An open reading frame of 828 base pairs was found in the CHOI gene region of Saccharomyces cerevisiae by nucleotide sequencing analysis. Its enhanced expression with the aid of the PH05 regulatory sequence resulted in an overproduction of a protein with a molecular weight of approximately 30,000, which in turn was converted by proteolysis to active phosphatidylserine synthase, whose molecular weight was approximately 23,000. The larger protein was concluded to be the primary product of the CHOI gene, since its amino-terminal sequence was identical to that deduced from the nucleotide sequence of the above open reading frame, except for the terminal methionine residue. A partial homology in primary structures was noticed between this yeast enzyme and phosphatidylglycerophosphate synthase of Escherichia coli which also uses CDP-diacylglycerol as a substrate. The overproduced phosphatidylserine synthase in both microsomal and extensively purified fractions displayed two different Km values for L-serine, i.e., 0.14 mM at low L-serine concentrations and 9.5 mM at high L-serine concentrations. This may indicate a negatively cooperative regulation of this enzyme activity or the presence of two active components with different affinities for L-serine.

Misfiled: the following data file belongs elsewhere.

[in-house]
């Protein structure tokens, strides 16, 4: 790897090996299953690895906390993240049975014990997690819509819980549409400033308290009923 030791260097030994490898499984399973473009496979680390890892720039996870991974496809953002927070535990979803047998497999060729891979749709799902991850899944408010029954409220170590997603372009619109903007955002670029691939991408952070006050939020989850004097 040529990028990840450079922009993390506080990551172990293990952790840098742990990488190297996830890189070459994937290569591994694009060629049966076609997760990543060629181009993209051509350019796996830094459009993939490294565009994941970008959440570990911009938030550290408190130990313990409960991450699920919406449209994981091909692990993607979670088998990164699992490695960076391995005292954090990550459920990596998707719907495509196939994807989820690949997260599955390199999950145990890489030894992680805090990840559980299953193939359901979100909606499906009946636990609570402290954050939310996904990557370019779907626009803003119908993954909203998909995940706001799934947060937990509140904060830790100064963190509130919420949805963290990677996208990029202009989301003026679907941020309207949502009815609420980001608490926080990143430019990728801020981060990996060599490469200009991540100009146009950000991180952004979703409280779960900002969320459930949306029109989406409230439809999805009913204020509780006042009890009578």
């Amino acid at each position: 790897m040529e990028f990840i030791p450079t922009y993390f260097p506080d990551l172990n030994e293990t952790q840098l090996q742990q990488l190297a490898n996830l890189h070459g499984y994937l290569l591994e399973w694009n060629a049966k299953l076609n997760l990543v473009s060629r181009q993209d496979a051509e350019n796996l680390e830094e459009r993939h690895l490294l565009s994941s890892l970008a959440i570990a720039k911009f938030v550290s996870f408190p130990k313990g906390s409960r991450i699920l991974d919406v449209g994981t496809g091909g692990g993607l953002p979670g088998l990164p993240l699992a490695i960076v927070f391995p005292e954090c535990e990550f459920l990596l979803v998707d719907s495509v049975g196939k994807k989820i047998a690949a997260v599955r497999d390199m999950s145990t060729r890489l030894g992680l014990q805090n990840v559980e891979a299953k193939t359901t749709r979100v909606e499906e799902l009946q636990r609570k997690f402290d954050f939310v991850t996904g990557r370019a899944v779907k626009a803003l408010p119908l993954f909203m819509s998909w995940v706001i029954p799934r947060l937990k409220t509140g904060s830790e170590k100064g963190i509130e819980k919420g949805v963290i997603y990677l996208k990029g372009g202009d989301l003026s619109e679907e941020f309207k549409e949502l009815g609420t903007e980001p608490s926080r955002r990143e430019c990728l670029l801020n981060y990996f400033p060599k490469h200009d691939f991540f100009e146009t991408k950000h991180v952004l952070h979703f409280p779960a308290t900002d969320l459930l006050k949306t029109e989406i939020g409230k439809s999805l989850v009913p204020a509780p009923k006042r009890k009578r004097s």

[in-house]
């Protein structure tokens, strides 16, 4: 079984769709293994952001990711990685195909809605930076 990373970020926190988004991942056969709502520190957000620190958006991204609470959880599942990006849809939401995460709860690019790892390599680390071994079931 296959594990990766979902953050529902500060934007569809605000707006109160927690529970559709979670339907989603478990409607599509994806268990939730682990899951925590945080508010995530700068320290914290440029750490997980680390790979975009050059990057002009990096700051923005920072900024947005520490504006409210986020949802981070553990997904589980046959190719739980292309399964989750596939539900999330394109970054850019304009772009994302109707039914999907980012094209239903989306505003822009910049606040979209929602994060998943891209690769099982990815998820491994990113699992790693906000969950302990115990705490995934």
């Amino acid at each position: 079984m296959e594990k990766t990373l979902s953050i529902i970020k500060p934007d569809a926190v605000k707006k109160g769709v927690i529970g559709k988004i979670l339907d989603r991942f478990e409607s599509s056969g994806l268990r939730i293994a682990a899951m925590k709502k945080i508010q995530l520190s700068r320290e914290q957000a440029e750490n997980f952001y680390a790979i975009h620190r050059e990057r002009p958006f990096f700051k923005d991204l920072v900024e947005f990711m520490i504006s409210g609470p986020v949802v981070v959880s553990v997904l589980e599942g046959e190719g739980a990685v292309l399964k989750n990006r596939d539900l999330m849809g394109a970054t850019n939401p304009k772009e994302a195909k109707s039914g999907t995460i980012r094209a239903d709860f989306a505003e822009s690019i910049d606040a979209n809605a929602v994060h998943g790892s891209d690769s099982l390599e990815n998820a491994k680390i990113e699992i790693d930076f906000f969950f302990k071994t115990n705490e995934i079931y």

|Number of pages||12|
|Journal||Journal of Biochemistry|
|Publication status||Published - 11-1987|
All Science Journal Classification (ASJC) codes
- Molecular Biology